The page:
Virtually every car ever built in some form of series production has been identified by some alpha-numeric sequence. This sequence of numbers and letters has been used by different companies to indicate different things. In the 1920's and 1930's, when coachbuilt cars were popular, vehicles often had three different identification plates: a body number, an engine number, and a chassis number. Duesenberg's, for example, had a three digit engine number (such as J-446), which would identify when the engine was made in the sequence of all Model J engines (starting with J-101 and ending with J-588). The chassis was marked with a four digit number, which, like the engine, identified when the chassis was made in the total sequence of all Model J chassis (starting with 2125 and ending with 2614). You're probably thinking that this meant that the engine and chassis sequences would match, right? Well they didn't because engines and cars were built on separate assembly lines, but there are records of which engine went with which chassis and not all engines or chassis stayed together.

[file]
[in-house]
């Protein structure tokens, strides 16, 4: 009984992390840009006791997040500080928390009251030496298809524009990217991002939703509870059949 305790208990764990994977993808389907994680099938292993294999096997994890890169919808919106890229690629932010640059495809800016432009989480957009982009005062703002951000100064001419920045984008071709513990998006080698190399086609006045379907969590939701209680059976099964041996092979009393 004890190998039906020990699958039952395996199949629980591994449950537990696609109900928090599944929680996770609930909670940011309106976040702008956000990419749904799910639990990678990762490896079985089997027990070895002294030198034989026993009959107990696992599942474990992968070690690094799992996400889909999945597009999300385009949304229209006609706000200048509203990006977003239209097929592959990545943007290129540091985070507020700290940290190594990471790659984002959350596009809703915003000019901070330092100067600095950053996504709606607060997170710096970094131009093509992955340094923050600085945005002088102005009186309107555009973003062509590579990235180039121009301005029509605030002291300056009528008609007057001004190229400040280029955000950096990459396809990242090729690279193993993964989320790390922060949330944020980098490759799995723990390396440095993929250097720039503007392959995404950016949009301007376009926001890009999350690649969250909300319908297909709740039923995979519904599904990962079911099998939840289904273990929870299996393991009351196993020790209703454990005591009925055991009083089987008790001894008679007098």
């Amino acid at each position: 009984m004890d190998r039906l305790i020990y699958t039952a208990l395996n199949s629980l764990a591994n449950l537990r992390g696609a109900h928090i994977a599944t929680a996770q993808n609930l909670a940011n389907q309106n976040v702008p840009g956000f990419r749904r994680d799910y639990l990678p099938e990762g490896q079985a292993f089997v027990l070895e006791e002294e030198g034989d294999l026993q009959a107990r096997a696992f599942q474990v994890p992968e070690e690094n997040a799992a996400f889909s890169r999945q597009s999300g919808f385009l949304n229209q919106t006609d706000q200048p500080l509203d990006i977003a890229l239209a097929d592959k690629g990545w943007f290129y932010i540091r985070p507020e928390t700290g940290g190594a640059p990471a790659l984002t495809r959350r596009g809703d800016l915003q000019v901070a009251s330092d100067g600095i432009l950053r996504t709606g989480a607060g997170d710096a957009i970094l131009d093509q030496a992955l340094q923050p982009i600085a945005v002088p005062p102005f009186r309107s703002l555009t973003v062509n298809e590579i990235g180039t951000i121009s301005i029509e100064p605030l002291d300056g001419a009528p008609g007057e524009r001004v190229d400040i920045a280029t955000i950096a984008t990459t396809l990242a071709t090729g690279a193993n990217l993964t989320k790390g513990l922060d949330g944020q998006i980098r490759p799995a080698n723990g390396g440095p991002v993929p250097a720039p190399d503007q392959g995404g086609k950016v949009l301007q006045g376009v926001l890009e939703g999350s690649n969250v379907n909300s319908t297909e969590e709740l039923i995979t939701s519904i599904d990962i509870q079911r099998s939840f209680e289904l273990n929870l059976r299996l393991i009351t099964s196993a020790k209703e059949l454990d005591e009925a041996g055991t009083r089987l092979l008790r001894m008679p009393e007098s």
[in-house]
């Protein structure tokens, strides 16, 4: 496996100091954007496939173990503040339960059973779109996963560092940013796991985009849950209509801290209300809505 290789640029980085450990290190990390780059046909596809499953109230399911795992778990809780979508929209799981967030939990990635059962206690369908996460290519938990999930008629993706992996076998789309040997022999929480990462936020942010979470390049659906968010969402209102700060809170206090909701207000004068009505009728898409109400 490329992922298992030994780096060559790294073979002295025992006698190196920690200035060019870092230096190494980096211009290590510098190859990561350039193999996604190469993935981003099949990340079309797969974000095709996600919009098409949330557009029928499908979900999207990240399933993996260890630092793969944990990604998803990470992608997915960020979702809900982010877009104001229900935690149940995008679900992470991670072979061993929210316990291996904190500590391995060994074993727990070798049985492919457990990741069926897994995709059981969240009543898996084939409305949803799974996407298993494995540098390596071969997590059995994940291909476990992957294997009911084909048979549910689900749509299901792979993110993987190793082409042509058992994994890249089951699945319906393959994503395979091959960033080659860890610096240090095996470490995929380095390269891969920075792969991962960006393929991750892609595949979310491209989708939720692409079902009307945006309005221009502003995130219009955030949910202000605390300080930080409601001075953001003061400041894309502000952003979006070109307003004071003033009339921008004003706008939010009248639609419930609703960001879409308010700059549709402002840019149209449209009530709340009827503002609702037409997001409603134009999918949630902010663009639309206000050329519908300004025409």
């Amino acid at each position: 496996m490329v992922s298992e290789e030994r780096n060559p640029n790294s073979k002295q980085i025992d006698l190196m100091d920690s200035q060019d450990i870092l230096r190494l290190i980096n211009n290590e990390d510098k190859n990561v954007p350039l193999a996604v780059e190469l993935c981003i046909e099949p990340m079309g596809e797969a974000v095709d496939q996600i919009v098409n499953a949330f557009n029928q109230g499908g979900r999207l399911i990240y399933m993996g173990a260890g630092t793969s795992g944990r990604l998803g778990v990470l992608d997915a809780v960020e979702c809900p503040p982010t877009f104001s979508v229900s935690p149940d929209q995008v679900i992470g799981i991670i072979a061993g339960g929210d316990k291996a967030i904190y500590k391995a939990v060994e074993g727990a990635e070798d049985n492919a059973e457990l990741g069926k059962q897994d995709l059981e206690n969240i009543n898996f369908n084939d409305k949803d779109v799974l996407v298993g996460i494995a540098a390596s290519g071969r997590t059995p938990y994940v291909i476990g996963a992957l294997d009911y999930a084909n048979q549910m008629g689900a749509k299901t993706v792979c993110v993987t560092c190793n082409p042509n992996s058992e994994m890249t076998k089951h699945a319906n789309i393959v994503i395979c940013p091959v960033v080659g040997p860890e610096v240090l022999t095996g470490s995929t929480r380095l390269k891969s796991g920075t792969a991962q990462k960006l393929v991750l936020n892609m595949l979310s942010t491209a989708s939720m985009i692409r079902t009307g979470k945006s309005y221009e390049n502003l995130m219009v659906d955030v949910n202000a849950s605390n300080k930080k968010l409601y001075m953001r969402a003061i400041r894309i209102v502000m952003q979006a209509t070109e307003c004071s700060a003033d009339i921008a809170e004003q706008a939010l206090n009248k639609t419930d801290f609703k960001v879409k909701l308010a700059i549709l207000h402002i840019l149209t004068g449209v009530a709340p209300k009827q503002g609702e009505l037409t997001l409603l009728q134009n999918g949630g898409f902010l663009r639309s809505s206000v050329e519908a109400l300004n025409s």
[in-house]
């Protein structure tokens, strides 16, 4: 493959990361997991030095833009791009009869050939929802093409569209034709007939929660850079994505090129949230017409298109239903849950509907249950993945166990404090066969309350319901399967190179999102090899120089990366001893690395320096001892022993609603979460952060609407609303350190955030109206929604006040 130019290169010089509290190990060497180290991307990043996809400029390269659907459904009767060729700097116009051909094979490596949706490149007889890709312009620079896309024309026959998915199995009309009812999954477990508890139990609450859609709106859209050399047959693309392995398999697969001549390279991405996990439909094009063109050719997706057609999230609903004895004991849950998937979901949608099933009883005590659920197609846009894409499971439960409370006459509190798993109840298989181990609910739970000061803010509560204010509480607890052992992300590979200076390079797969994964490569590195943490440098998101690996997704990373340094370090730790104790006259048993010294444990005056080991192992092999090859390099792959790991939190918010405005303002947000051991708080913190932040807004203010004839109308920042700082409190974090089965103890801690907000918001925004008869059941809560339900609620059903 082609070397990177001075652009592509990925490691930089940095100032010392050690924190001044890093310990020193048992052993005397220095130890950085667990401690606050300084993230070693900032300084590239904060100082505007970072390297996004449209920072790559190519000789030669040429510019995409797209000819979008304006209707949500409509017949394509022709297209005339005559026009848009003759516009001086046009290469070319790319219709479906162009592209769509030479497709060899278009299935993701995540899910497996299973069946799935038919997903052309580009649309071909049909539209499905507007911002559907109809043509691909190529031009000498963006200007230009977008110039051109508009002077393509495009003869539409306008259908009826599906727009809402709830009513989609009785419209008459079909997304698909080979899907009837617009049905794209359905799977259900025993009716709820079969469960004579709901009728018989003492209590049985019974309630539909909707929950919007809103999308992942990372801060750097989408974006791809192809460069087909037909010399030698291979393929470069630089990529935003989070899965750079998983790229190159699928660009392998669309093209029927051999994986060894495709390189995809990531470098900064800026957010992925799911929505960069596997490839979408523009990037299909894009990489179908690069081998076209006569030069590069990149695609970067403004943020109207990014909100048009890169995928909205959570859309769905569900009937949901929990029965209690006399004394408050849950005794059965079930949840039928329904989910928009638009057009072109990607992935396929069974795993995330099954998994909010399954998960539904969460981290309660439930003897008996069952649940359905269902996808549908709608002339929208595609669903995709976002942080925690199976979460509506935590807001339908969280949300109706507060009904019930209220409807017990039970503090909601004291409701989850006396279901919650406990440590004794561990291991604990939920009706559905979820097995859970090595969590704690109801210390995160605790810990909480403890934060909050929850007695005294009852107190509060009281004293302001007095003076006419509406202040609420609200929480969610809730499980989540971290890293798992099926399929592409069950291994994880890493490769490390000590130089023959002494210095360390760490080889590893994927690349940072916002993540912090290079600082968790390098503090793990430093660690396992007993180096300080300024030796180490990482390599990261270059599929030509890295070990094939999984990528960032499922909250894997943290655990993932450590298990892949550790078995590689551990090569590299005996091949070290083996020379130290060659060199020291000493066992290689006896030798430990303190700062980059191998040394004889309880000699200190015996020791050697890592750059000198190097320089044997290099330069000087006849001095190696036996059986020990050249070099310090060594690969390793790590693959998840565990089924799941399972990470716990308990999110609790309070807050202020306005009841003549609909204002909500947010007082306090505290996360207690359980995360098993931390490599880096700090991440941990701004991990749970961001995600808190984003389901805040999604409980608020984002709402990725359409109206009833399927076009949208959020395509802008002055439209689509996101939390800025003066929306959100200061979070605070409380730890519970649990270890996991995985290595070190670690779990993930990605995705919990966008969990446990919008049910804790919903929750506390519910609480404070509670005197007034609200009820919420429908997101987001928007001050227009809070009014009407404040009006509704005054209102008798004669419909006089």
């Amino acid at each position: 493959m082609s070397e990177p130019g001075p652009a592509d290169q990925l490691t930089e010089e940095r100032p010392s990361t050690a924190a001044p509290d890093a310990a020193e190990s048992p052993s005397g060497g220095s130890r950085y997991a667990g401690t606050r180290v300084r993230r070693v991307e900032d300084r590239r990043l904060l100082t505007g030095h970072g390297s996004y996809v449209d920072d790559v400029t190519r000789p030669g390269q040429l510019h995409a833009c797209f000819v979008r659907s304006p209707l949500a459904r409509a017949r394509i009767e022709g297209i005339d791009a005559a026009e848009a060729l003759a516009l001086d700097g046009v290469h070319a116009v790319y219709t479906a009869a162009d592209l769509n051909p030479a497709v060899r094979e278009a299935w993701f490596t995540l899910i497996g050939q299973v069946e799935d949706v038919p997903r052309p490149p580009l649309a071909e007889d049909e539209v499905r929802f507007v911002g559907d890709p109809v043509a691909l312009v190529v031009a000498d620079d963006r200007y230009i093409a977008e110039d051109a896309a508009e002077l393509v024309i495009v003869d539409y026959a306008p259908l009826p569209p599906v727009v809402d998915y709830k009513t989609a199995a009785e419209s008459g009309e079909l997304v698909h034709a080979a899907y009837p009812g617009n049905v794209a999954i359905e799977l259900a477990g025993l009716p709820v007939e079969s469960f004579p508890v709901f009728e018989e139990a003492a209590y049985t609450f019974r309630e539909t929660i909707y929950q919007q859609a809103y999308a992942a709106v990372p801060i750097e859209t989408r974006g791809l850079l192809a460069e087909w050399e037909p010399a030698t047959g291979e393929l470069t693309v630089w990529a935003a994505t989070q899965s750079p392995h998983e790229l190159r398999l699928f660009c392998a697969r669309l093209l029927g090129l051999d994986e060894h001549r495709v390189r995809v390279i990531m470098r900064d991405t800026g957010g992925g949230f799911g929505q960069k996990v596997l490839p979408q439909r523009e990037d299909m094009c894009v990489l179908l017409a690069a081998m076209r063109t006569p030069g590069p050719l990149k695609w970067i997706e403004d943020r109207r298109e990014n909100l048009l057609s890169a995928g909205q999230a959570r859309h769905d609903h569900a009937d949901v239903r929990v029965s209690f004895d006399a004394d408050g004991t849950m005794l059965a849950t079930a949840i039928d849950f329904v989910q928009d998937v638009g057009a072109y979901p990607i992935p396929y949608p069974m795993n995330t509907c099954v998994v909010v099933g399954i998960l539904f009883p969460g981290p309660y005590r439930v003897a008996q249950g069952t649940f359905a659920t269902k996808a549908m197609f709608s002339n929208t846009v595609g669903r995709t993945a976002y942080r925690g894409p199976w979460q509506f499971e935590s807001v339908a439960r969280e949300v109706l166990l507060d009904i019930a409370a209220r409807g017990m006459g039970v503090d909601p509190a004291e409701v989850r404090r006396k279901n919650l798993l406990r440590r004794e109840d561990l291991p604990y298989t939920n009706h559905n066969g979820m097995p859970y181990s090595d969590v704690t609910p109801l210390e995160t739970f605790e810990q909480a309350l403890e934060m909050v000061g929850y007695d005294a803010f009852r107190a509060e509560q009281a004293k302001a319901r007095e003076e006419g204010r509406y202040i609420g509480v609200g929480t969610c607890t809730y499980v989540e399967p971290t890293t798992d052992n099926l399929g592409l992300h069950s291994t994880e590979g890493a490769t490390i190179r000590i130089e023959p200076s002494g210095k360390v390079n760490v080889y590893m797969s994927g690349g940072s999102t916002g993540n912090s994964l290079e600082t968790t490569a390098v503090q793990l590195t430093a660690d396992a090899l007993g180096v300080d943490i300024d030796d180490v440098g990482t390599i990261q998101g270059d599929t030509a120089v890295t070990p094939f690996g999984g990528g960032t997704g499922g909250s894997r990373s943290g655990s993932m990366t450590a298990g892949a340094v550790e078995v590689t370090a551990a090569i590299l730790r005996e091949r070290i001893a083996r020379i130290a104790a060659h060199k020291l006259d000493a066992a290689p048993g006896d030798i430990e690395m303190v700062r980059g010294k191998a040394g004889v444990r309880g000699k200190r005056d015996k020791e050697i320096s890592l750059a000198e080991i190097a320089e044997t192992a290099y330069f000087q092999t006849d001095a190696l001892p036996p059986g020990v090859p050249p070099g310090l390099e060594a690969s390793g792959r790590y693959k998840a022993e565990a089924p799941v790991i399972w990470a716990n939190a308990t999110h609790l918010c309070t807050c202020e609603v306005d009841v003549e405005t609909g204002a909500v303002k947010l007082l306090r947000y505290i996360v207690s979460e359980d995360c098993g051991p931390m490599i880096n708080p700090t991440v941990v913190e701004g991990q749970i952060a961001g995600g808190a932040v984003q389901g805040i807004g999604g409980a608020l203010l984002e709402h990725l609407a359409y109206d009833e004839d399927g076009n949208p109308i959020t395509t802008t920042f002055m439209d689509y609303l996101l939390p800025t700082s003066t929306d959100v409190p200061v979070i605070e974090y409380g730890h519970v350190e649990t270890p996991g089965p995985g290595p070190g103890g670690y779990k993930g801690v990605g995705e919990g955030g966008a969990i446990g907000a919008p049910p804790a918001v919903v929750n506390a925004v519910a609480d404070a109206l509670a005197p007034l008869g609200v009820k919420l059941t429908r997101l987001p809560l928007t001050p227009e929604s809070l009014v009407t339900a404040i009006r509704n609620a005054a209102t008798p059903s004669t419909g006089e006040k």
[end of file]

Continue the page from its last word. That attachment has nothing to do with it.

As such, in its most basic form, 'numbers matching' simply means the car (or chassis) has the same engine block that it left the factory with initially. Pictured are an example of a numbers matching Ferrari, in this case, a 1967 Ferrari P412 Mark 3-4. This very important and rare sports-racing car features two separate stampings, one for the engine and one for the chassis. Unlike Duesenberg, the chassis and engine stampings were meant to go together as a pair for this series of vehicles. As you can plainly see, both numbers are identical, indicating that the engine block is the same one that the car left the factory with.
But that is the most basic definition, the meaning of 'numbers matching' for a muscle car is much more complex. As they say on television, "tune in next time for the conclusion of this exciting mystery!"
Pictures, clockwise from lower left, the Chassis Plate for a 1925 Diana Light Eight Sedan the 1967 Ferrari P412 Mk 3-4 Chassis Plate, Ferrari Engine Plate (notice that they are the same number), the whole Ferrari, a 1929 Duesenberg Model J Convertible Sedan (Chassis No. 2284, Engine No. J262, Murphy Body No. 923), Body plate for the Diana, the entire Diana, the Diana's engine plate.